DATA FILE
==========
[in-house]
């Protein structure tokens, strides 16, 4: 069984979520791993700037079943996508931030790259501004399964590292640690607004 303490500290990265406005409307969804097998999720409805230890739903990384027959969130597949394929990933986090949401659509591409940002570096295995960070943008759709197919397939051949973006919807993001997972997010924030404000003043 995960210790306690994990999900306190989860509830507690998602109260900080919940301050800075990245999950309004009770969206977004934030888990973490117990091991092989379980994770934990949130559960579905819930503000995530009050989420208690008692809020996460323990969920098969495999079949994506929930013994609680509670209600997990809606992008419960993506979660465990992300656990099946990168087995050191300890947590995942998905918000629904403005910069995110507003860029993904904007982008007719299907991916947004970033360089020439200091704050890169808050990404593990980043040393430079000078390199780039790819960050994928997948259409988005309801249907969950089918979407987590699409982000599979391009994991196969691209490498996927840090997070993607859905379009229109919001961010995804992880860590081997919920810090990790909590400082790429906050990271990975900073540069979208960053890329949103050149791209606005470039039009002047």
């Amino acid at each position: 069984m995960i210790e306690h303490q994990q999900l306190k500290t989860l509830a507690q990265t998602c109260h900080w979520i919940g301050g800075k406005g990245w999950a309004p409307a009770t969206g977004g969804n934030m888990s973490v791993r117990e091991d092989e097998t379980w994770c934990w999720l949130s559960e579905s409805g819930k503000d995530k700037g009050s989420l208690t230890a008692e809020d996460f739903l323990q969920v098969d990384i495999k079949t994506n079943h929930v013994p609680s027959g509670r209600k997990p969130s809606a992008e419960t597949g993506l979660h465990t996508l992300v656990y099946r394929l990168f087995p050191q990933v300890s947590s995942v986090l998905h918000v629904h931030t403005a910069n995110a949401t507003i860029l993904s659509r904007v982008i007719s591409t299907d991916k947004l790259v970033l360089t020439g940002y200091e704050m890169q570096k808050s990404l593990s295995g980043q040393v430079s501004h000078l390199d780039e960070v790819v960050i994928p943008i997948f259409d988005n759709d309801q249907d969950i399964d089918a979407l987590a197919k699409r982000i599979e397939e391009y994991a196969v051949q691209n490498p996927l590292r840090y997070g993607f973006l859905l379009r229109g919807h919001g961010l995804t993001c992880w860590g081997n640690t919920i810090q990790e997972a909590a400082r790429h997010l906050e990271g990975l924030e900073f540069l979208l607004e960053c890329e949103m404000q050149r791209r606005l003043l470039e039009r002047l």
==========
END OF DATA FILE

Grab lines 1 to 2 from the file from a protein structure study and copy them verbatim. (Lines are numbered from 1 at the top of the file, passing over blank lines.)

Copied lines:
[in-house]
């Protein structure tokens, strides 16, 4: 069984979520791993700037079943996508931030790259501004399964590292640690607004 303490500290990265406005409307969804097998999720409805230890739903990384027959969130597949394929990933986090949401659509591409940002570096295995960070943008759709197919397939051949973006919807993001997972997010924030404000003043 995960210790306690994990999900306190989860509830507690998602109260900080919940301050800075990245999950309004009770969206977004934030888990973490117990091991092989379980994770934990949130559960579905819930503000995530009050989420208690008692809020996460323990969920098969495999079949994506929930013994609680509670209600997990809606992008419960993506979660465990992300656990099946990168087995050191300890947590995942998905918000629904403005910069995110507003860029993904904007982008007719299907991916947004970033360089020439200091704050890169808050990404593990980043040393430079000078390199780039790819960050994928997948259409988005309801249907969950089918979407987590699409982000599979391009994991196969691209490498996927840090997070993607859905379009229109919001961010995804992880860590081997919920810090990790909590400082790429906050990271990975900073540069979208960053890329949103050149791209606005470039039009002047």